The Dow and S&P 500 rose on Thursday as energy stocks were driven up by rising oil prices.
However, fears of more credit losses kept gains modest and pushed the Nasdaq into negative territory.
US crude oil jumped in p[rice by more than $US5 a barrel on rising tensions between the United States and Russia and the weaker dollar. Crude oil dipped below $US113 a barrel earlier this month after reaching a record high of $147.27 on 11 July.
The Dow Jones industrial average was up 12.62 points, or 0.11%, at 11,430.05. The Standard & Poor's 500 Index was up 3.17 points, or 0.25%, at 1,277.71. The Nasdaq Composite Index was down 8.70 points, or 0.36%, at 2,380.38.
Home finance agencies Fannie Mae and Freddie Mac came back from earlier losses of about 20% as growing speculation of an imminent government bailout forced investors to buy back shares.
Fannie shares rose 10.2% to $US4.85 while shares of Freddie Mac dipped 2.8US to $US3.16.
JPMorgan Chase lost 2% to $US36.26 while American International Group slid 4.9% to $US19.78 after Citigroup widened an estimate of third-quarter losses timate for Lehman Brothers and lowered its prospects for Goldman Sachs and Morgan Stanley.
Trading volume was light on the New York Stock Exchange, with about 911 million shares changing hands - below last year's estimated daily average of roughly 1.90 billion.
About 1.54 billion shares were traded on the Nasdaq - below last year's daily average of 2.17 billion.
European shares fell on Thursday to their lowest close since 4 August.
Rising commodity prices drove mining and oil companies higher, cancelling losses in the ailing financial sector.
The FTSEurofirst 300 index of top European stocks ended down 0.9% at 1,154.72 points. The index is down 23% to date this year as investors continued to fret about the financial sector.
Major investment banks expect more writedowns at Wall Street firms including investment banks Lehman Brothers and Goldman Sachs.
The Financial Times reported that Lehman Brothers has held talks on a sale of up to half its shares with China's CITIC Securities as well as with state-owned Korea Development Bank - but both investors walked away saying the price was too high.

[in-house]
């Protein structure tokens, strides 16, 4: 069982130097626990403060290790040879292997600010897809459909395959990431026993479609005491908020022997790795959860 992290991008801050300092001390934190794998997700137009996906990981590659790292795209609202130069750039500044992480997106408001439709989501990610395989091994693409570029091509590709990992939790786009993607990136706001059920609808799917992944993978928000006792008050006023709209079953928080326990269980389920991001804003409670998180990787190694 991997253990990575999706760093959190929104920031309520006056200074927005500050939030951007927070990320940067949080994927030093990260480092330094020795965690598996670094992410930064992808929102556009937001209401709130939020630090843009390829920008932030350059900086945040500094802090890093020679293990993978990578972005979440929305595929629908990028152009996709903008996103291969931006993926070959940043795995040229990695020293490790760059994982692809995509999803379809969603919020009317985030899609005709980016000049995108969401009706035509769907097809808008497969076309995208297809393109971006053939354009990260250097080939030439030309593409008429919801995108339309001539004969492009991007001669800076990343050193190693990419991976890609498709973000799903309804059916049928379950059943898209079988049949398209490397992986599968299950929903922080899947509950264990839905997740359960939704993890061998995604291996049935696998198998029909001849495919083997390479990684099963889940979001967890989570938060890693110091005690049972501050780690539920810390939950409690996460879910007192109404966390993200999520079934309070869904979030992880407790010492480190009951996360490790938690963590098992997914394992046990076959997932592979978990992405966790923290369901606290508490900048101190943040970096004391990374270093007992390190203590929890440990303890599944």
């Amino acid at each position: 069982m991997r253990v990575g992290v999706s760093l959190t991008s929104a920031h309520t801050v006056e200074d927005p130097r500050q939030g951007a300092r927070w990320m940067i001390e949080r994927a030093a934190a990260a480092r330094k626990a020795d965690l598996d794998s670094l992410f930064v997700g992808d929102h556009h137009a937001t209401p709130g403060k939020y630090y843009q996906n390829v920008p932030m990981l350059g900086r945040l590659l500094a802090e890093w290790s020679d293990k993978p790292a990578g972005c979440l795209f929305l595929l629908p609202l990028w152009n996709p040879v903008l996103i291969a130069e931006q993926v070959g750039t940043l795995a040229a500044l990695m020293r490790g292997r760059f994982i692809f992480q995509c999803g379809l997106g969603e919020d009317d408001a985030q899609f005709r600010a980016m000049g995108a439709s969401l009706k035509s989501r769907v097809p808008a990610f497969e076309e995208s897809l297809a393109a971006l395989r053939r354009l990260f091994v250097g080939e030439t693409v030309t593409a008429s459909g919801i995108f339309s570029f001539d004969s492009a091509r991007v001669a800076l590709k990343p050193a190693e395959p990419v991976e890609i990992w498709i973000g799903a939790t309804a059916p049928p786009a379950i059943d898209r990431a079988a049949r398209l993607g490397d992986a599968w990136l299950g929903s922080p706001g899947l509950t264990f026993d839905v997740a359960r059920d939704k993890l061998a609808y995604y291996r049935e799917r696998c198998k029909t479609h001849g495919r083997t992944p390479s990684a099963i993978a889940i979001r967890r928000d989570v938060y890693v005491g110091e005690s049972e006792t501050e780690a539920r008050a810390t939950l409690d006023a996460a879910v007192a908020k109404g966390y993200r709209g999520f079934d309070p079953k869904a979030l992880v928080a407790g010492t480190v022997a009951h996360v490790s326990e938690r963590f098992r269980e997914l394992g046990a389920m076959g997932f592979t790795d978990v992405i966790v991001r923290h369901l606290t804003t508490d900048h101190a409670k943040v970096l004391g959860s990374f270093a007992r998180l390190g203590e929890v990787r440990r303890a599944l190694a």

Oil jumped in price by $US5 a barrel to almost $US121 and gold hit a 10-day high. Oil was less than $US112 a barrel on Tuesday.
Across Europe: Germany's DAX lost 1.3% and France's CAC fell 1.4%.
In Britain, the FTSE 100 closed down 1.6 points at 5,370.2.
NZ & Australia
The New Zealand sharemarket was flat on Thursday.
The NZX 50 index was down 1.8 points to 3330 on turnover of $89m.
Market heavyweights Telecom were down 3 cents to $3.26, Contact Energy unchanged at $8.60 and Fletcher Building up 12c at $7.15.
Auckland International Airport Ltd was up 3c to $2.01 after underlying profit rose 3% to $113m in the year to June.
Mainfreight rose 8c to $7.20 after profit rose 40% to $8.2m in the June quarter while New Zealand Oil & Gas was up 2c to $1.47. The Warehouse was up 4c to $3.49.
In currency markets: at 8.10am on Friday, the New Zealand dollar was trading at US72.07 cents, 81.92 Australian cents, 38.37 pence, 78.13 yen and 0.4836 euro. The Trade Weighted Index was at 66.62.
The Australian share market closed lower. The 200 index was down 54.3 points, or 1.1%, to 4875.2, while the broader All Ordinaries lost 47.9 points, or 0.96% to 4949.6.
On the Sydney Futures Exchange, the September share price index contract was 42 points lower at 4840, on a volume of 20,398 contracts.